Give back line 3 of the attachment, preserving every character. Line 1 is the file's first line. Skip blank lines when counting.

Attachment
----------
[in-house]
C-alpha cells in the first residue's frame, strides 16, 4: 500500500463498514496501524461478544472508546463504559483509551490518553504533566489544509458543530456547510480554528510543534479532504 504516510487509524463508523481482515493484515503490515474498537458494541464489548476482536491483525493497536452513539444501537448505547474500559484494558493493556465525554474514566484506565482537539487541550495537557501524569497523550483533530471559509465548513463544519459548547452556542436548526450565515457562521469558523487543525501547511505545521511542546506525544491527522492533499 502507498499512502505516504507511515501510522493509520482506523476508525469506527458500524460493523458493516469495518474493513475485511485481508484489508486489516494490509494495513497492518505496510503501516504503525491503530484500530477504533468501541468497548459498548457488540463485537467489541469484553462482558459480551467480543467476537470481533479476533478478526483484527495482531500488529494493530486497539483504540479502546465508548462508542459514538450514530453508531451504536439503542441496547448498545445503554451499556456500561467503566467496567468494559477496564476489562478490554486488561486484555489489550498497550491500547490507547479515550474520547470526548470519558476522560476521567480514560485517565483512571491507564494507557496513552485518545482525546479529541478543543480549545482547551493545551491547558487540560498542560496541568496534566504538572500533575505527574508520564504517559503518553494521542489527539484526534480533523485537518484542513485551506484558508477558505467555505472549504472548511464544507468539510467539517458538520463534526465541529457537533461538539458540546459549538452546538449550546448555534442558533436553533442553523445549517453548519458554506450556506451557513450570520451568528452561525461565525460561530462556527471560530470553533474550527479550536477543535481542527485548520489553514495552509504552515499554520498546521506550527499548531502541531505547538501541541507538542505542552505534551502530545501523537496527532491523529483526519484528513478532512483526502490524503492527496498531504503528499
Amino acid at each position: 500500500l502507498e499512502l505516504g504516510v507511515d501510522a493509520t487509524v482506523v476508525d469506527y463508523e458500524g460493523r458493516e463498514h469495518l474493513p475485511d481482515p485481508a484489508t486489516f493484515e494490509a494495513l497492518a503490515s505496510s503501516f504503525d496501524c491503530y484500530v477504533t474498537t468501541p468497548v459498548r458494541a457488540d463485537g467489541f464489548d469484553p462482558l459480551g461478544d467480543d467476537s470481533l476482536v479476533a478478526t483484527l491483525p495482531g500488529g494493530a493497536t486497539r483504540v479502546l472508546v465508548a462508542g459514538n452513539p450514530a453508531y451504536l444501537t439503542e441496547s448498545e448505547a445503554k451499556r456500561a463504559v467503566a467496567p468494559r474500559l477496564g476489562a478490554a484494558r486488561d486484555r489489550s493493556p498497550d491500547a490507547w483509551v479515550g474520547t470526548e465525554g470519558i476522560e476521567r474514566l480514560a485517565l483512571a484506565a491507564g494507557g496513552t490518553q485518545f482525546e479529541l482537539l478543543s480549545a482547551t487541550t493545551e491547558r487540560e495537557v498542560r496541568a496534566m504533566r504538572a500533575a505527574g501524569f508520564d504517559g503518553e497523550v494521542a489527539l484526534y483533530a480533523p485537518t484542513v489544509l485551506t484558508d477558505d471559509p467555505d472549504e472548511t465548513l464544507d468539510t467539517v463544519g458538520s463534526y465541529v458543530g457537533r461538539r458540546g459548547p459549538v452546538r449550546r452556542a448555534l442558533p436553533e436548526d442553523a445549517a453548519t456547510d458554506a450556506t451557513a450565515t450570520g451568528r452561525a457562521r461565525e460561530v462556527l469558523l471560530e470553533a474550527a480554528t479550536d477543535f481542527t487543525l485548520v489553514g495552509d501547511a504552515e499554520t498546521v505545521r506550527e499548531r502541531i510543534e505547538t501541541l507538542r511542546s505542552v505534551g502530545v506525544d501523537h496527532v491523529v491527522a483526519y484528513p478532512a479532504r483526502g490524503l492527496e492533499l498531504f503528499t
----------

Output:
Amino acid at each position: 500500500l502507498e499512502l505516504g504516510v507511515d501510522a493509520t487509524v482506523v476508525d469506527y463508523e458500524g460493523r458493516e463498514h469495518l474493513p475485511d481482515p485481508a484489508t486489516f493484515e494490509a494495513l497492518a503490515s505496510s503501516f504503525d496501524c491503530y484500530v477504533t474498537t468501541p468497548v459498548r458494541a457488540d463485537g467489541f464489548d469484553p462482558l459480551g461478544d467480543d467476537s470481533l476482536v479476533a478478526t483484527l491483525p495482531g500488529g494493530a493497536t486497539r483504540v479502546l472508546v465508548a462508542g459514538n452513539p450514530a453508531y451504536l444501537t439503542e441496547s448498545e448505547a445503554k451499556r456500561a463504559v467503566a467496567p468494559r474500559l477496564g476489562a478490554a484494558r486488561d486484555r489489550s493493556p498497550d491500547a490507547w483509551v479515550g474520547t470526548e465525554g470519558i476522560e476521567r474514566l480514560a485517565l483512571a484506565a491507564g494507557g496513552t490518553q485518545f482525546e479529541l482537539l478543543s480549545a482547551t487541550t493545551e491547558r487540560e495537557v498542560r496541568a496534566m504533566r504538572a500533575a505527574g501524569f508520564d504517559g503518553e497523550v494521542a489527539l484526534y483533530a480533523p485537518t484542513v489544509l485551506t484558508d477558505d471559509p467555505d472549504e472548511t465548513l464544507d468539510t467539517v463544519g458538520s463534526y465541529v458543530g457537533r461538539r458540546g459548547p459549538v452546538r449550546r452556542a448555534l442558533p436553533e436548526d442553523a445549517a453548519t456547510d458554506a450556506t451557513a450565515t450570520g451568528r452561525a457562521r461565525e460561530v462556527l469558523l471560530e470553533a474550527a480554528t479550536d477543535f481542527t487543525l485548520v489553514g495552509d501547511a504552515e499554520t498546521v505545521r506550527e499548531r502541531i510543534e505547538t501541541l507538542r511542546s505542552v505534551g502530545v506525544d501523537h496527532v491523529v491527522a483526519y484528513p478532512a479532504r483526502g490524503l492527496e492533499l498531504f503528499t